According to an interview done in February of this year with Brian Murphy of the Pioneer Press, this is exactly what Mauer has been dealing with for the past two seasons. Speaking candidly Mauer touched on some things he has been working through since suffering his concussion, and had some interesting quotes:
"There are times I’ve gone up to the plate and I just couldn’t pick up the ball. That’s part of the frustration because I’m trying to do everything I can to get back. It just takes time."
"There are so many different symptoms. For me it was lighting, I couldn’t really pick up the ball. It was blurry at times. Where I am here versus last year at this time, I can tell my workouts are better."
"If you’re just a little off, you’re fouling off pitches you should be driving into the gap," he said. "In the big leagues, you don’t get too many more opportunities to see good ones to hit."
One can surmise the symptoms from the concussion he suffered had been affecting his performance, but there was one theme Mauer kept throughout the whole interview: he had improved greatly, and the symptoms had begun to improve—if not subside. Not quite a "Best Shape Of My Life" scenario, but nevertheless it is a strong reason as to why his improvements have occurred. He has backed up the way he is feeling with results, and his ability to see the strike zone better has allowed the Joe Mauer of old to re-appear.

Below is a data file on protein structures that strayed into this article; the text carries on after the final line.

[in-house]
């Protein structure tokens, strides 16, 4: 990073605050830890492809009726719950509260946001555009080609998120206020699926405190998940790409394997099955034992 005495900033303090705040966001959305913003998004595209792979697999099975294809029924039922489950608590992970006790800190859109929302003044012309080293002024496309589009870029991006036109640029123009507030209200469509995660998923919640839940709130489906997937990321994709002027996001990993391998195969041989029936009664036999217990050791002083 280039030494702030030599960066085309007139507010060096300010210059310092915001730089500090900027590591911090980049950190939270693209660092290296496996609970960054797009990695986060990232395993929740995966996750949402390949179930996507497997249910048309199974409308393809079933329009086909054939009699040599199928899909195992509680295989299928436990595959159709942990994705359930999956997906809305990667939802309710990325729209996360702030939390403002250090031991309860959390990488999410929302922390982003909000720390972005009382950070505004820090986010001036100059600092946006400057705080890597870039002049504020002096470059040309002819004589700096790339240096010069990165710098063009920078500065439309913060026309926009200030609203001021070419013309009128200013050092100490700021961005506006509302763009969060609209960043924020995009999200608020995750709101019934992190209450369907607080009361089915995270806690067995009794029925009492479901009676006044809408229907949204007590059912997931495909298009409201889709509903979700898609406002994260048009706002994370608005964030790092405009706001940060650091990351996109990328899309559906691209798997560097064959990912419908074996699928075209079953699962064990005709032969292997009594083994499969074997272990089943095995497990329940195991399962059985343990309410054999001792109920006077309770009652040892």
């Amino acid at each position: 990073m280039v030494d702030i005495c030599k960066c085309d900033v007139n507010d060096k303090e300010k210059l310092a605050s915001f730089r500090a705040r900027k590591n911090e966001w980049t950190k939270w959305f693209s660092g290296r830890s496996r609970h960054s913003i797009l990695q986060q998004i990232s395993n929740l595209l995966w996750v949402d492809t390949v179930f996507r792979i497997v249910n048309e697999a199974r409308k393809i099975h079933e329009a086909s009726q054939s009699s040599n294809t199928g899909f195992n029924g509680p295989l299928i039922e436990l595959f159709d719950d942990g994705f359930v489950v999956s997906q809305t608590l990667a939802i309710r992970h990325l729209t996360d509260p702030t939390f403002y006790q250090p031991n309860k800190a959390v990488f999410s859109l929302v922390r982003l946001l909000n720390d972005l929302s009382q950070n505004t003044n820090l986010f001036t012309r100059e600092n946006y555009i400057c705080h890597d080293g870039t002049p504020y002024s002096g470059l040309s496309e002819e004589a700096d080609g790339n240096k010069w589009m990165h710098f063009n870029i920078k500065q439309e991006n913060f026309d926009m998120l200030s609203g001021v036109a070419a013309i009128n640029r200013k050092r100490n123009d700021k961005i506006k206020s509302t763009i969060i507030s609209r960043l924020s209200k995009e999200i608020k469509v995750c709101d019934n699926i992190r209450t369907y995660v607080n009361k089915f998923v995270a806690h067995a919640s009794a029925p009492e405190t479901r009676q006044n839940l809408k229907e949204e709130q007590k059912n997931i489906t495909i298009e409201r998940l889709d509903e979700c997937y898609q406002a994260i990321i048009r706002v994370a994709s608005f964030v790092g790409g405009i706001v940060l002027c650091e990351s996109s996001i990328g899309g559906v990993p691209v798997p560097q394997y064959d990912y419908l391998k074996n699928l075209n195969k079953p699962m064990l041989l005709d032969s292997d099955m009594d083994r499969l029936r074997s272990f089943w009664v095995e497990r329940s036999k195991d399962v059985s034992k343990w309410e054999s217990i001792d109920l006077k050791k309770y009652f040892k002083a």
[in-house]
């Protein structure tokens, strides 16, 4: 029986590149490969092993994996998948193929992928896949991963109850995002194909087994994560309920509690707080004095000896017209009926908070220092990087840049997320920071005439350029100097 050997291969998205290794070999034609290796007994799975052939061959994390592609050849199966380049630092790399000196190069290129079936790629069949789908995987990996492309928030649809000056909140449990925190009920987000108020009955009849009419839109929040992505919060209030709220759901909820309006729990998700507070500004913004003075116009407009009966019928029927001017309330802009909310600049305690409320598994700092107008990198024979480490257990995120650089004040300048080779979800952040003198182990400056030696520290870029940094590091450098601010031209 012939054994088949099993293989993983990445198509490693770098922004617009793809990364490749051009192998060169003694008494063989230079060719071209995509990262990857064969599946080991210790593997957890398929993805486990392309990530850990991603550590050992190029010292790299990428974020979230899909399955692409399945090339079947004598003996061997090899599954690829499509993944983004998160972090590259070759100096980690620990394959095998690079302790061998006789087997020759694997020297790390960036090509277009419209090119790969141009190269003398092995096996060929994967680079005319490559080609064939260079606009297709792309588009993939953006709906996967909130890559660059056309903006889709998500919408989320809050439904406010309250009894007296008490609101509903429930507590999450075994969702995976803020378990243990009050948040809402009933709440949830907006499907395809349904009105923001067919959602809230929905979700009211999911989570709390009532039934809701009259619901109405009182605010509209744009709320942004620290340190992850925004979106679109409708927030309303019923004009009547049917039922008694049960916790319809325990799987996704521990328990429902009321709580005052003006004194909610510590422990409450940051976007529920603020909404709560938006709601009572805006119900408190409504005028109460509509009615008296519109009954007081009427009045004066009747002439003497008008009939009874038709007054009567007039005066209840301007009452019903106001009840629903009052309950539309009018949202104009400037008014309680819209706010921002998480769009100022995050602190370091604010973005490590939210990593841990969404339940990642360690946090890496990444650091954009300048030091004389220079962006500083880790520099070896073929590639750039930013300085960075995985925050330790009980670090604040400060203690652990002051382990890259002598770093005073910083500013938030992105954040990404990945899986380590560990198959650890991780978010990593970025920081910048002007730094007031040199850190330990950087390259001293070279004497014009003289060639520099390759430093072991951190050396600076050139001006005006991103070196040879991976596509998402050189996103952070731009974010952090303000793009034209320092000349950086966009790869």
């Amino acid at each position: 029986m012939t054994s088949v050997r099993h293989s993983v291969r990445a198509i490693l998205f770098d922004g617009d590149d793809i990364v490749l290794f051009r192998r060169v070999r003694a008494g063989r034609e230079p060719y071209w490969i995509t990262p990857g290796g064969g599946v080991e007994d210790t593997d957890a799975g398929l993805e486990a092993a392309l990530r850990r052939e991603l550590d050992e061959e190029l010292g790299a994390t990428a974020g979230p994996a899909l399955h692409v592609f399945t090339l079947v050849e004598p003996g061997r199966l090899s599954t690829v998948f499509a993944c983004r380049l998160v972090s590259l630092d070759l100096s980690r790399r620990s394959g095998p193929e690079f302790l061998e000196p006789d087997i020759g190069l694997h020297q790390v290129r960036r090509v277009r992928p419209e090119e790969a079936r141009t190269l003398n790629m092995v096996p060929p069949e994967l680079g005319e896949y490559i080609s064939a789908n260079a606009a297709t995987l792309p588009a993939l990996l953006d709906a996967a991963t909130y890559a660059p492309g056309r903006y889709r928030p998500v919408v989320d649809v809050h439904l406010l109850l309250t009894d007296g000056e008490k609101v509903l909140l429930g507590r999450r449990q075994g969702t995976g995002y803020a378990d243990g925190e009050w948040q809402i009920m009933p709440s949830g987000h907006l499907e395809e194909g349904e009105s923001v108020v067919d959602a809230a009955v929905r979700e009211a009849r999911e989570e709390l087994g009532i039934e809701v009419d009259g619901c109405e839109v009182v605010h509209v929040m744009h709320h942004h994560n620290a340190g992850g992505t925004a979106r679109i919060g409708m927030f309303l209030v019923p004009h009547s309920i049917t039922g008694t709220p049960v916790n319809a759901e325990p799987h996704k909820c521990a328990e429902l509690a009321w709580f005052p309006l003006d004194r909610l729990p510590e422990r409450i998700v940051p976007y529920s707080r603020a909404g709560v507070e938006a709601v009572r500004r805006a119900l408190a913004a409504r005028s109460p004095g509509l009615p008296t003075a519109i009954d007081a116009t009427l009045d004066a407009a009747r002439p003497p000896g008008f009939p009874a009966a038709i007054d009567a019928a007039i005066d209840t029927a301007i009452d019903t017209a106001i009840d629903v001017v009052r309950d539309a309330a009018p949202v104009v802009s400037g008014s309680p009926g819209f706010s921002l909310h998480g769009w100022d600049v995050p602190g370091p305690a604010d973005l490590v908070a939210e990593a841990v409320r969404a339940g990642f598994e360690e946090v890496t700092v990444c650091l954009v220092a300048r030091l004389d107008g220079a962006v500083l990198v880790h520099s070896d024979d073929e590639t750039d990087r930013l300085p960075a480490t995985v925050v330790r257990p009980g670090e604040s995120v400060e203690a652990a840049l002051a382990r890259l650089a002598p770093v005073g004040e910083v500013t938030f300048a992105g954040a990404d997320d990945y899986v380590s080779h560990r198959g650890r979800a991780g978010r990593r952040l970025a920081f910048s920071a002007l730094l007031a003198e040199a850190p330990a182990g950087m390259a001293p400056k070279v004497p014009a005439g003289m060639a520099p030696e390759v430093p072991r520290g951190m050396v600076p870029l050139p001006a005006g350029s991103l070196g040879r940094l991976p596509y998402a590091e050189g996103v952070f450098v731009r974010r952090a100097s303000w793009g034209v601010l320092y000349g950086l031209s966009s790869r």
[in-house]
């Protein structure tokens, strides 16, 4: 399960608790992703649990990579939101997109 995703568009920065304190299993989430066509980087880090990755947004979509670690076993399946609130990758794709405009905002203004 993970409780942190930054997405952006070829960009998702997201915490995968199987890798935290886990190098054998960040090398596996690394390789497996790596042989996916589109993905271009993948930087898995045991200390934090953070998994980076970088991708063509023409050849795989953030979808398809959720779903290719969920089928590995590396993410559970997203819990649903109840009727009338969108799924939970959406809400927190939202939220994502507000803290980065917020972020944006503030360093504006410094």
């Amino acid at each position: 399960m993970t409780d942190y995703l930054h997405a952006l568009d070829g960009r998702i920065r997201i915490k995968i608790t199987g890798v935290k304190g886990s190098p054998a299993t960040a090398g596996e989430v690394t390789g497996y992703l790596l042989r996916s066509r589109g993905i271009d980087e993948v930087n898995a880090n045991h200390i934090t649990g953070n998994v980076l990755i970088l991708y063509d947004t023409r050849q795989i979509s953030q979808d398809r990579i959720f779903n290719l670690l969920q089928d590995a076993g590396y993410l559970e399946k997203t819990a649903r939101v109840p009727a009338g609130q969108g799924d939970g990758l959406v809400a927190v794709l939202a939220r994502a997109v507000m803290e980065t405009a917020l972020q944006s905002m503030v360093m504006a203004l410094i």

Re-appear in that, not only are his plate discipline numbers improved from the past two seasons, but his overall numbers have seen increases as a result. He is hitting line drives again and keeping the ball off of the ground, he has produced much harder contact (in terms of Hard%), nearly doubled his walk rate and cut his strikeout rate in half, and owned a .316/.459/.447 clip that speaks to a rejuvenated ability to reach base: